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leaving the house & my mother tells me

change your dress     she says

it will attract attention         she says

not like other mothers

who worry about bare thighs and catcallers

 

but my dress goes down my calves

has sleeves that can be tugged down my wrists

& my mother still does not want me                 to seek attention

imagine going out in this dress & becoming

a bloody clarion call                     for all the bad things                 to come

a boar-head spirit following my back

while i sway in the wind like a matador’s flag

a long-tongued ghost laps at my silk skirts

until they stick to my shins

as i wait at the bus stop

& watch the faded orange paint chip away

far away             a dog howls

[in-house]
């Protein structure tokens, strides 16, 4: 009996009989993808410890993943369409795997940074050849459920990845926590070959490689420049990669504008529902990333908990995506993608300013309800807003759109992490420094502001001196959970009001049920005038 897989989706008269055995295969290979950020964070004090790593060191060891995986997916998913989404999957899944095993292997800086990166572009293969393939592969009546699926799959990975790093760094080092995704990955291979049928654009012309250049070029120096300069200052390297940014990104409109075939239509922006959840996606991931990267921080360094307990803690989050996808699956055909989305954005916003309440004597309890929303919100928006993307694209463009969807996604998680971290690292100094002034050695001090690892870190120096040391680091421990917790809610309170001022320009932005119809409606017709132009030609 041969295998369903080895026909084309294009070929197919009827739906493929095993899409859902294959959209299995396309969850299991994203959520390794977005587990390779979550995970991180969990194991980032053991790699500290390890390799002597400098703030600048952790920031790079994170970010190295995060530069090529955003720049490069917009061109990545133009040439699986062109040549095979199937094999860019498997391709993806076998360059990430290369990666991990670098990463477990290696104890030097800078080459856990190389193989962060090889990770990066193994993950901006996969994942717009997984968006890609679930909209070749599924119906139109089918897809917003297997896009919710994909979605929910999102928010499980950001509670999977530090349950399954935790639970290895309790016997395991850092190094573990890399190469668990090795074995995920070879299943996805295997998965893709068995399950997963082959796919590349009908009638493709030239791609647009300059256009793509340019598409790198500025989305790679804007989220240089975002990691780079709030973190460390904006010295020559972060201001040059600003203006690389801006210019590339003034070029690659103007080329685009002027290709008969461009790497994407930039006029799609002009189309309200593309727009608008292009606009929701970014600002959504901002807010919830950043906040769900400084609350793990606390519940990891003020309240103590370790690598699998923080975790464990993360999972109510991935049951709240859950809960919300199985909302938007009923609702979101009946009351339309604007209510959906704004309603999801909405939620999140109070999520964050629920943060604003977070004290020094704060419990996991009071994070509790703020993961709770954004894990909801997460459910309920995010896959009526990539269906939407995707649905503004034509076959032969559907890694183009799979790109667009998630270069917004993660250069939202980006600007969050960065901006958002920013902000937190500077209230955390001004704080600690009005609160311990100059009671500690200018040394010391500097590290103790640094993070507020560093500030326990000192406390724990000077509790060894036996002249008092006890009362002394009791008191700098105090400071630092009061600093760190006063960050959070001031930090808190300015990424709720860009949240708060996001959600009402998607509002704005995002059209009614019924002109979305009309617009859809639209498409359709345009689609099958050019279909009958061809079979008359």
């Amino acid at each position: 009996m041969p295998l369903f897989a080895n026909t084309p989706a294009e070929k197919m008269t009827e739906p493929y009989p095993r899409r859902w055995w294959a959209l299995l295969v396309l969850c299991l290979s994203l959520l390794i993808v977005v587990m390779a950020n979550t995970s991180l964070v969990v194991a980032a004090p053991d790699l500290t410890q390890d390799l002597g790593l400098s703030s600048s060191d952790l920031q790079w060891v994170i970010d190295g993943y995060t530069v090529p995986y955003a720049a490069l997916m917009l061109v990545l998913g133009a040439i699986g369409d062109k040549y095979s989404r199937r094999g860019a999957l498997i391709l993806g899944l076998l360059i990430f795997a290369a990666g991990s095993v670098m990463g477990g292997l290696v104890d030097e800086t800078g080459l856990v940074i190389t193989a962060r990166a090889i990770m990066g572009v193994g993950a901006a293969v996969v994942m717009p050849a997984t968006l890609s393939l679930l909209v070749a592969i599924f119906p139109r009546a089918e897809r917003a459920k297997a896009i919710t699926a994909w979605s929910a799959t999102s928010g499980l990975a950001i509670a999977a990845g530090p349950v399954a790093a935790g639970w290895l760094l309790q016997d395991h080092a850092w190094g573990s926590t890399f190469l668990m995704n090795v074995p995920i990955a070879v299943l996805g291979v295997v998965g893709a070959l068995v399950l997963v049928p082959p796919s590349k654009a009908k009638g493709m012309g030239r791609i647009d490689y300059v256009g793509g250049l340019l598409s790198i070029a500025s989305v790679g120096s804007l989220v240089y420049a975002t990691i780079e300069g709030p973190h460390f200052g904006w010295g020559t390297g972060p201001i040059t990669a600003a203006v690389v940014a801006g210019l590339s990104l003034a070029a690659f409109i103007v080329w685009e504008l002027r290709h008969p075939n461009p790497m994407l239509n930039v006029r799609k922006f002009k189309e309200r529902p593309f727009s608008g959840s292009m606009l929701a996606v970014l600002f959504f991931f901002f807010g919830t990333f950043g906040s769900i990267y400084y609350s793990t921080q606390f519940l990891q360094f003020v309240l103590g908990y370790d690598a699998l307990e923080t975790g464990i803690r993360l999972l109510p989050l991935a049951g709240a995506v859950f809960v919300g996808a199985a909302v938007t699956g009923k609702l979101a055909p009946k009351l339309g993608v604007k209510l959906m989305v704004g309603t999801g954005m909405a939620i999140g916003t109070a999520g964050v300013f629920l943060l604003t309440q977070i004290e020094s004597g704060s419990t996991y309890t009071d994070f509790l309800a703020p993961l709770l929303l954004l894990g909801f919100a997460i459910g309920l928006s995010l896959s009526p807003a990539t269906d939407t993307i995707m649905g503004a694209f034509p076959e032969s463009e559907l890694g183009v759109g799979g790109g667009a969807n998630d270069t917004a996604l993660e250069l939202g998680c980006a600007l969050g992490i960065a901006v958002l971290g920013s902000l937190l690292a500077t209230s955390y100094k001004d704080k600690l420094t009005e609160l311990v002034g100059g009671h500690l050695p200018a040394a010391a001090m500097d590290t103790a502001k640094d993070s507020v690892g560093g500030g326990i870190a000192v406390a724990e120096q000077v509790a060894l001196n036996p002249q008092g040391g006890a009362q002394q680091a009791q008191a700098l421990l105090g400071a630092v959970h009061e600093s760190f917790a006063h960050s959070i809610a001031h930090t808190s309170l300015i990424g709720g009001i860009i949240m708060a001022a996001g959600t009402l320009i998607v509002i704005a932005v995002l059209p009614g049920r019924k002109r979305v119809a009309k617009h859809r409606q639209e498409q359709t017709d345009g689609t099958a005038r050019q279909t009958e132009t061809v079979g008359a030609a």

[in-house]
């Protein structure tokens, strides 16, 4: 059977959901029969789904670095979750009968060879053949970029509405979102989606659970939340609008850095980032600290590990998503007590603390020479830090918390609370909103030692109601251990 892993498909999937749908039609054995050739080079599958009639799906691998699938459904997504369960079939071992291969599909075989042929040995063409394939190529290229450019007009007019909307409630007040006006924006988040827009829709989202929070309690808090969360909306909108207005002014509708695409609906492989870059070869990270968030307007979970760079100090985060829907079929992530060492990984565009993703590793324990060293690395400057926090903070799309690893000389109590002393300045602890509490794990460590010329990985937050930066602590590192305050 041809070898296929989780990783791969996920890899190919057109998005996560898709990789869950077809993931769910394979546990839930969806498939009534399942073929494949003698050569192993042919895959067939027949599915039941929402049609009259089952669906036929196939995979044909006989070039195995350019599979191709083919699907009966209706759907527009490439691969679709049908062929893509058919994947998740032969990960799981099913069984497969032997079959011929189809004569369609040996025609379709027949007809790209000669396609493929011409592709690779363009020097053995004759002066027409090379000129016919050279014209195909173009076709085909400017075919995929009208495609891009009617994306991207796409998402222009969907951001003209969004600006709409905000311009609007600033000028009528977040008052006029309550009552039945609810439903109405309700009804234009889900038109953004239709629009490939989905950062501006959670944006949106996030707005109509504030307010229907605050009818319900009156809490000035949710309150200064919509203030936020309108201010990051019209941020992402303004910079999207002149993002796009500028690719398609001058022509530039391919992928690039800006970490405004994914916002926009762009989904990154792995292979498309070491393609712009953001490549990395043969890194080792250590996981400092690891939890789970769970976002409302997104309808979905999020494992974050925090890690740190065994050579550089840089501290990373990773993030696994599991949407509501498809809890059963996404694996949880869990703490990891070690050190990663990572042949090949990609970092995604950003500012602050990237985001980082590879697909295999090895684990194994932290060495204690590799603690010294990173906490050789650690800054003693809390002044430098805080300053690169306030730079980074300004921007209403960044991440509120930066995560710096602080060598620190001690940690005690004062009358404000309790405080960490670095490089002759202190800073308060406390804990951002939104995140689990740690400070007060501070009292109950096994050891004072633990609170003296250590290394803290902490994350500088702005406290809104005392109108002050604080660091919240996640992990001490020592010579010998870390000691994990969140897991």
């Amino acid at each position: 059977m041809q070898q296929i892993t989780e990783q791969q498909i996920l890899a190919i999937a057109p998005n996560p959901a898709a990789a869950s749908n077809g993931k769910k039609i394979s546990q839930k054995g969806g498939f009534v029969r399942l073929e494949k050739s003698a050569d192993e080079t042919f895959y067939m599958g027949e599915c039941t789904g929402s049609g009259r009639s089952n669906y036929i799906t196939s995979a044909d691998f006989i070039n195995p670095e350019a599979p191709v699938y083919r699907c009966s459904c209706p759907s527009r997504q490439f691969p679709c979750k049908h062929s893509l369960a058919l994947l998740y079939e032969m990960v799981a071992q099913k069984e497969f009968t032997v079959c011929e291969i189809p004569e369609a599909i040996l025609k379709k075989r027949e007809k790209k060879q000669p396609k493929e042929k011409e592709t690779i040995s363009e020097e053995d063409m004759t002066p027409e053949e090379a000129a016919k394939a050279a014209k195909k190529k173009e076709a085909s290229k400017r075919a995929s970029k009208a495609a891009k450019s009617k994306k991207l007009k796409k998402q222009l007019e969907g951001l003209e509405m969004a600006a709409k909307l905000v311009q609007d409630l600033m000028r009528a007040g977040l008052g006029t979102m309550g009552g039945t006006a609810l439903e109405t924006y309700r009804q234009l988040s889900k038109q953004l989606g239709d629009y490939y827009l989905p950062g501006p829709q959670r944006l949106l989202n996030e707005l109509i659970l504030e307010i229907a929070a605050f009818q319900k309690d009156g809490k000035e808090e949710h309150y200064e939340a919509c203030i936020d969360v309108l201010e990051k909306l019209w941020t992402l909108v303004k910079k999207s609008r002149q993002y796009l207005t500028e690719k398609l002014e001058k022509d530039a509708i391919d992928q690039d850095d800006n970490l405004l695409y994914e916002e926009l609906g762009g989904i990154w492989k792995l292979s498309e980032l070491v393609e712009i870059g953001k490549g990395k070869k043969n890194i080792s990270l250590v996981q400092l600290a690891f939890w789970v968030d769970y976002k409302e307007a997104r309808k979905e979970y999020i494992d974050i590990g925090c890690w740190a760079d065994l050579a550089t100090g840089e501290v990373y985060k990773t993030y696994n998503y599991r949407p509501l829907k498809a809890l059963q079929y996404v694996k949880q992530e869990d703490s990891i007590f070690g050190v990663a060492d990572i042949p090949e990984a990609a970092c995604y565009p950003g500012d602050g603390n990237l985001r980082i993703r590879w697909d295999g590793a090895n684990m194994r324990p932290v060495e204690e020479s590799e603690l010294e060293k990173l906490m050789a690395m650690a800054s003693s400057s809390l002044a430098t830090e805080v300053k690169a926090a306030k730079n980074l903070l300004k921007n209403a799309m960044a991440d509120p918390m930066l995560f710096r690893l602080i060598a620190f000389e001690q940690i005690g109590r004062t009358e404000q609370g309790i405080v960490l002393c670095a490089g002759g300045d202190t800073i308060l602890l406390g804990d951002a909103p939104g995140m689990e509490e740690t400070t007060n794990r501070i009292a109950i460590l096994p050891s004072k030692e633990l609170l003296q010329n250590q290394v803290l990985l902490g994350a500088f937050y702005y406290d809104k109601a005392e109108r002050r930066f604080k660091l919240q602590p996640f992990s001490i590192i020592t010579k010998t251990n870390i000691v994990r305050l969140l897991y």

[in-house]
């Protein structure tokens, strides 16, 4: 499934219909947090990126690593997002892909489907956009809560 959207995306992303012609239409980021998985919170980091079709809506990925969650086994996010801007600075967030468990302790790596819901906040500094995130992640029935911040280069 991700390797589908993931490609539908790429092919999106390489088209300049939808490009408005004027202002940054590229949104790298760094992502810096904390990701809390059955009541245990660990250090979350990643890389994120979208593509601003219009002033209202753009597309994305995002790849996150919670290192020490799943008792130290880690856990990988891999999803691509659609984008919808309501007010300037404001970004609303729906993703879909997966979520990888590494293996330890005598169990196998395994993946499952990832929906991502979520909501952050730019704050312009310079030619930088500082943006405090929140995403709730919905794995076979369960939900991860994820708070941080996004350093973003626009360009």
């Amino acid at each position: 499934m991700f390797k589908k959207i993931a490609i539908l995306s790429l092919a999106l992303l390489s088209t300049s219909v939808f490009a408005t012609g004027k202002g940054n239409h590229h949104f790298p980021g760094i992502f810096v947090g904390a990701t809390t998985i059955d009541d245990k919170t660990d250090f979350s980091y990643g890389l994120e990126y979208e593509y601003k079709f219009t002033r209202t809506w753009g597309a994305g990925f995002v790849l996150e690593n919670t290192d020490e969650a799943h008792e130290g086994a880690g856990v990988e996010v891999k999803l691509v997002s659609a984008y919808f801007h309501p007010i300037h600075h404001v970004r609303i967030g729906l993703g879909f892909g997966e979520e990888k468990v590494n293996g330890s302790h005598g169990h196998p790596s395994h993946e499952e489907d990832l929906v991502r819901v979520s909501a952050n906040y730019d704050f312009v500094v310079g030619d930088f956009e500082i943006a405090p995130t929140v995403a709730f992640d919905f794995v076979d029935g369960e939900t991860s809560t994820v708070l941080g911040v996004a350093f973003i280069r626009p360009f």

my mother     she says         your lipstick is too red

&                         you should throw it out

i have ten of them now         rolled in a drawer

rust & ruby & rose                 cream & velvet & gloss

i paint them on

watch               watch

this scarlet mouth     & my scarlet nails

in a long red dress     i stand at the bus stop                 & i wait



Natalie Wang is a Singaporean poet. She has been published in Fairy Tale Review, Cordite Poetry Review, and Quarterly Literary Review Singapore, amongst others. Her book The Woman Who Turned Into A Vending Machine is a collection of poems on metamorphosis, myth, and womanhood. You can find her at www.nataliewang.me.
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